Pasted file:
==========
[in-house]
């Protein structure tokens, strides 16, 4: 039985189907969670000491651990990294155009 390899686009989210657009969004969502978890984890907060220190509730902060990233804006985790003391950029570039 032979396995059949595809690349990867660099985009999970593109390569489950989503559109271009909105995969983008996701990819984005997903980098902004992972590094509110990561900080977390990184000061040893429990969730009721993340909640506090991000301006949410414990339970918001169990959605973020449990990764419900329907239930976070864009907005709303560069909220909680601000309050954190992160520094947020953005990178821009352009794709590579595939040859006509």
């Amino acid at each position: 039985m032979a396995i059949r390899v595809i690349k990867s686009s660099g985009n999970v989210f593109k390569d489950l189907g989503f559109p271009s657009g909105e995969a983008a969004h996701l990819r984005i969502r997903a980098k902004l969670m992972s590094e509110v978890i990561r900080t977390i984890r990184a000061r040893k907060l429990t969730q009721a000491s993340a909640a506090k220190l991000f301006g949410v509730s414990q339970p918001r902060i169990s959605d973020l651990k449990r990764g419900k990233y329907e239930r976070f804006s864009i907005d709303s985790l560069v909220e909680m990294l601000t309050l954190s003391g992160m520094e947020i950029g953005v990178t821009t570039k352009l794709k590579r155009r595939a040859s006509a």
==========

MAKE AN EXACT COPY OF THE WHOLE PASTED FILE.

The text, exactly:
[in-house]
């Protein structure tokens, strides 16, 4: 039985189907969670000491651990990294155009 390899686009989210657009969004969502978890984890907060220190509730902060990233804006985790003391950029570039 032979396995059949595809690349990867660099985009999970593109390569489950989503559109271009909105995969983008996701990819984005997903980098902004992972590094509110990561900080977390990184000061040893429990969730009721993340909640506090991000301006949410414990339970918001169990959605973020449990990764419900329907239930976070864009907005709303560069909220909680601000309050954190992160520094947020953005990178821009352009794709590579595939040859006509």
């Amino acid at each position: 039985m032979a396995i059949r390899v595809i690349k990867s686009s660099g985009n999970v989210f593109k390569d489950l189907g989503f559109p271009s657009g909105e995969a983008a969004h996701l990819r984005i969502r997903a980098k902004l969670m992972s590094e509110v978890i990561r900080t977390i984890r990184a000061r040893k907060l429990t969730q009721a000491s993340a909640a506090k220190l991000f301006g949410v509730s414990q339970p918001r902060i169990s959605d973020l651990k449990r990764g419900k990233y329907e239930r976070f804006s864009i907005d709303s985790l560069v909220e909680m990294l601000t309050l954190s003391g992160m520094e947020i950029g953005v990178t821009t570039k352009l794709k590579r155009r595939a040859s006509a």